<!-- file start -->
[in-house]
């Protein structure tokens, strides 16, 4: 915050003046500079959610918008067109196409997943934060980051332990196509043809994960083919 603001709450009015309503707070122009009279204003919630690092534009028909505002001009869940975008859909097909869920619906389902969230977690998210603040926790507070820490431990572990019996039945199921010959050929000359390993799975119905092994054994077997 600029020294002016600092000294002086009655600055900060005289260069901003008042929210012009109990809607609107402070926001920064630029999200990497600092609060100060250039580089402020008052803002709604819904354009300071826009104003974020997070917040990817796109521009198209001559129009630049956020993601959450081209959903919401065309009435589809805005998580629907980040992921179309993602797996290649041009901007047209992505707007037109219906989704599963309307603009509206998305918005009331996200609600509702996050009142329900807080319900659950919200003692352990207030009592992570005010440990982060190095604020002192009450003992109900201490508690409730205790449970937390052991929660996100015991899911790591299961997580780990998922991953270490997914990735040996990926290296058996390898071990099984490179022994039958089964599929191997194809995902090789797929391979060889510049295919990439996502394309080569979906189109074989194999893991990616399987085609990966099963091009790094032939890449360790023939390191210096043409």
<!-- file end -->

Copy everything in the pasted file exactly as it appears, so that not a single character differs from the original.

[in-house]
């Protein structure tokens, strides 16, 4: 915050003046500079959610918008067109196409997943934060980051332990196509043809994960083919 603001709450009015309503707070122009009279204003919630690092534009028909505002001009869940975008859909097909869920619906389902969230977690998210603040926790507070820490431990572990019996039945199921010959050929000359390993799975119905092994054994077997 600029020294002016600092000294002086009655600055900060005289260069901003008042929210012009109990809607609107402070926001920064630029999200990497600092609060100060250039580089402020008052803002709604819904354009300071826009104003974020997070917040990817796109521009198209001559129009630049956020993601959450081209959903919401065309009435589809805005998580629907980040992921179309993602797996290649041009901007047209992505707007037109219906989704599963309307603009509206998305918005009331996200609600509702996050009142329900807080319900659950919200003692352990207030009592992570005010440990982060190095604020002192009450003992109900201490508690409730205790449970937390052991929660996100015991899911790591299961997580780990998922991953270490997914990735040996990926290296058996390898071990099984490179022994039958089964599929191997194809995902090789797929391979060889510049295919990439996502394309080569979906189109074989194999893991990616399987085609990966099963091009790094032939890449360790023939390191210096043409």